We hope this volume will inform and comfort those who are, or who may be affected.  (Alcoholics Anonymous pg 18)

The Book was not only written for the person in recovery to read and learn from, but also for all of the people around that person to gain an understanding of the person and the process of change.   There are specific chapters in the book written directly:  To Wives, to The Family Afterwards and To Employers.  The rest of the information in the book also informs the friends and loved ones also.

However, not only should those around the addict or alcoholic be informed about these things there is more that recovery has to offer to them.

Though an alcoholic does not respond, there is no reason why you should neglect his family. You should continue to be friendly to them. The family should be offered your way of life. Should they accept and practice spiritual principles, there is a much better chance that the head of the family will recover. And even though he continues to drink, the family will find life more bearable.  (Alcoholics Anonymous pg 97)

The “spiritual principles” spoken of here are the ones outlined in the 12 Steps.  The family ought to work the program also for 3 reasons:

  1. To just grow in a more healthy way of living
  2. There is a better chance that the friend or loved one will recover if those around him or her are making the same changes and going through the same struggles to be better
  3. No matter what the person in recovery or in need of recovery does, it will be more manageable for the friends and loved ones who do the Steps.

As for the person in recovery who does not want to involve his or her friends or loved ones in the process because:  “That is all the past,” “It is embarrassing” “I’ve already put them through enough” etc, their involvement is not optional, it is a part of the recovery process.

Sometimes we hear an alcoholic say that the only thing he needs to do is to keep sober. Certainly he must keep sober, for there will be no home if he doesn’t. But he is yet a long way from making good to the wife or parents whom for years he has so shockingly treated.  (Alcoholics Anonymous pg 82)

If either the person in recovery or the friends and family are under the impression that all that is needed is to abstain from the addiction or alcohol the person thinking this way is part of the problem instead of being part of the solution.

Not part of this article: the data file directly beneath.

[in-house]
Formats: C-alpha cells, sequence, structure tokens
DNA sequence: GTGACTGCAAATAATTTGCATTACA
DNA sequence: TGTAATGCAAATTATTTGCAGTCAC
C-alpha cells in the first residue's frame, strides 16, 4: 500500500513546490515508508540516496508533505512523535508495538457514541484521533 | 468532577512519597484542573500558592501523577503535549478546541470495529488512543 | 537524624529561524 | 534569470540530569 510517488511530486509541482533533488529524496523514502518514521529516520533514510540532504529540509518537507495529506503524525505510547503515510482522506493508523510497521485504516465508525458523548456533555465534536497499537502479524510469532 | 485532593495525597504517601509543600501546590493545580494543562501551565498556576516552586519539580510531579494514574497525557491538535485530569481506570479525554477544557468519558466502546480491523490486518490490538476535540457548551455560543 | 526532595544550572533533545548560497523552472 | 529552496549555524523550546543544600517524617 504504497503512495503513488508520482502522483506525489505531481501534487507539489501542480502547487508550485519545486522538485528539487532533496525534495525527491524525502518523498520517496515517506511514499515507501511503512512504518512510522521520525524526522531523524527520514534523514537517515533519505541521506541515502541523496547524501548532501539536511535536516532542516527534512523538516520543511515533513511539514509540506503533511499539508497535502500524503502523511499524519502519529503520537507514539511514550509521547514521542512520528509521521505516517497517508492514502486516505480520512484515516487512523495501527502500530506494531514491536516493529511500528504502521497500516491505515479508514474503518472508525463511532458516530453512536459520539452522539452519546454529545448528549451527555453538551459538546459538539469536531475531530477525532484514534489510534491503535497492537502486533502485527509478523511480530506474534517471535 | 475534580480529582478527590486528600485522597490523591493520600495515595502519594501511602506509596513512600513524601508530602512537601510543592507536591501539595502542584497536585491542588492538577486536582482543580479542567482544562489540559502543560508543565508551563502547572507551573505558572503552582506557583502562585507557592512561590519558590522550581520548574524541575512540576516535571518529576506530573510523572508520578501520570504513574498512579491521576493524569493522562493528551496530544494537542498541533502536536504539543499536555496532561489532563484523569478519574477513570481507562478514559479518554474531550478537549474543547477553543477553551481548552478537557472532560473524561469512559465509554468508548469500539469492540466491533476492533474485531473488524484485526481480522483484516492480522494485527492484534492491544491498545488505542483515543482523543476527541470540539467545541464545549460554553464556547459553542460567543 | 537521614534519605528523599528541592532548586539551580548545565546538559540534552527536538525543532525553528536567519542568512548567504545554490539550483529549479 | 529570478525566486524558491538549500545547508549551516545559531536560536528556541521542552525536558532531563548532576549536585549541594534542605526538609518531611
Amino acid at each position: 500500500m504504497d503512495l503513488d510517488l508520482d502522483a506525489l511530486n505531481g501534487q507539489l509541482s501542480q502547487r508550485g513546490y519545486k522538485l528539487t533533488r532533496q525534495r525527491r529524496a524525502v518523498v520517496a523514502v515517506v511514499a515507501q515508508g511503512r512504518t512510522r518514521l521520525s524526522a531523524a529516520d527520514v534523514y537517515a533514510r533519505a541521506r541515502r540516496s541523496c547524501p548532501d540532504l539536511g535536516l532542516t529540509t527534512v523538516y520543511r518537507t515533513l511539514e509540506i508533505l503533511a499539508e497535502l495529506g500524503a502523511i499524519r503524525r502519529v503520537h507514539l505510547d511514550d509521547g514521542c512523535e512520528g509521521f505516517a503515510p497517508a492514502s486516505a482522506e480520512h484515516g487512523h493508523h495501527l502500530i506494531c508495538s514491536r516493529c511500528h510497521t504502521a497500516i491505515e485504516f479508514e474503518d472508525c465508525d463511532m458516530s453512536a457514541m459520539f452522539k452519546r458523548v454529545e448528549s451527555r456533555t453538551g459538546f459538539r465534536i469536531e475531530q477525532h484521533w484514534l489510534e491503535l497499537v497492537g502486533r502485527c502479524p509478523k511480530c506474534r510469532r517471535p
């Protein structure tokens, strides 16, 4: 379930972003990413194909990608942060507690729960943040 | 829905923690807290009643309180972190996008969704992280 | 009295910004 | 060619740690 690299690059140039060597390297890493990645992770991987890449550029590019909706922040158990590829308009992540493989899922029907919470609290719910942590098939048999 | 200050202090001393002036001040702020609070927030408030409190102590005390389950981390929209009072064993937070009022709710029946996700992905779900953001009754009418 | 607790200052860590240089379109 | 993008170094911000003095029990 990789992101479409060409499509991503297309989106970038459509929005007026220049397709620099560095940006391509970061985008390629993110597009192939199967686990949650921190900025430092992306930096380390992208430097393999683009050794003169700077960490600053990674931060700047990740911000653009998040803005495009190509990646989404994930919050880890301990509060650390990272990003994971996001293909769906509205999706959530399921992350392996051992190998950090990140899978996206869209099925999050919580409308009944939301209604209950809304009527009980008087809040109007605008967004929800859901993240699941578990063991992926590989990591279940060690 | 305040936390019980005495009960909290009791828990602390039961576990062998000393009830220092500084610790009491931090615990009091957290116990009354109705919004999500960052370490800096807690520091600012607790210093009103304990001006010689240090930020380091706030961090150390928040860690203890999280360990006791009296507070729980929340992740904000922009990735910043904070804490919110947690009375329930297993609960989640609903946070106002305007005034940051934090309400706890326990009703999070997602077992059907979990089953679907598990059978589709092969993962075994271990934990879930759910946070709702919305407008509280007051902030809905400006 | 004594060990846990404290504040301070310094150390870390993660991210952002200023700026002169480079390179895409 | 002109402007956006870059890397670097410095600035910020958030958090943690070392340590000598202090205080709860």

Continue reading “Where Should a Friend or Loved One Start???”

The Needed “Helpful Discussion” With Loved Ones and Close Friends

  As each member of a resentful family begins to see his shortcomings and admits them to the others, he lays a basis for helpful discussion. These family talks will be constructive if they can be carried on without heated argument, self-pity, self-justification or resentful criticism.  (Alcoholics Anonymous pg 127)

Recovery from heavy drug or alcohol use is often not just a recovery process for the individual who is the “recovering person.”  Often, it is those close to him or her that also need to adjust the way they think, act etc.  also.  This is a post that is directed mainly at the loved ones around the person in recovery.

Some people have done things that have hurt the person and have never allowed that person to discuss or process it.  Some of the loved ones around the person were victims that adjusted to accommodate the alcohol or drug use so much that those loved ones have had their whole lives changed.  Some have suffered the same things that the person recovery struggles to deal with but they do not fall as far or as obviously as the person now in recovery.  Sometimes the loved ones around the person are doing everything right and the person in recovery has never taken the time or may have never had the opportunity to sit down and try to see the other perspective.

Whatever the case an open discussion, done with the right mindset and heart may be a huge step in the right direction.  It is great if all involved are more focused on themselves and not on others.  That also means that each person is focused on him or herself and his or her shortcomings, without “self-pity” or “self-justification”

Giving, rather than getting, will become the guiding principle. (Alcoholics Anonymous pg 128)

If the focus of the group is an honest concern for each other and not self-protection or codependence, then there is a good chance something helpful will be discussed.  Let’s discuss those three things:  1) Not speaking out of self-protection, 2) not speaking out of codependence, 3) something helpful being discussed.

  1. Not speaking out of self-protection.   Many in recovery have built a world of defensiveness to hide whatever else is going on in the heart and mind.  If everyone around this person gets together and does the same thing what really happens is everyone blaming each other for what has taken place. 
    1. The other side of this is the “poor me” person that really believe that he or she is is totally responsible for keeping everyone around happy and will agree with whatever you blame on him or her.  This defensiveness on the parts of a whole group of loved ones will translate into:  “You are the worst person who ever lived and you are the only real problem that all of us have.”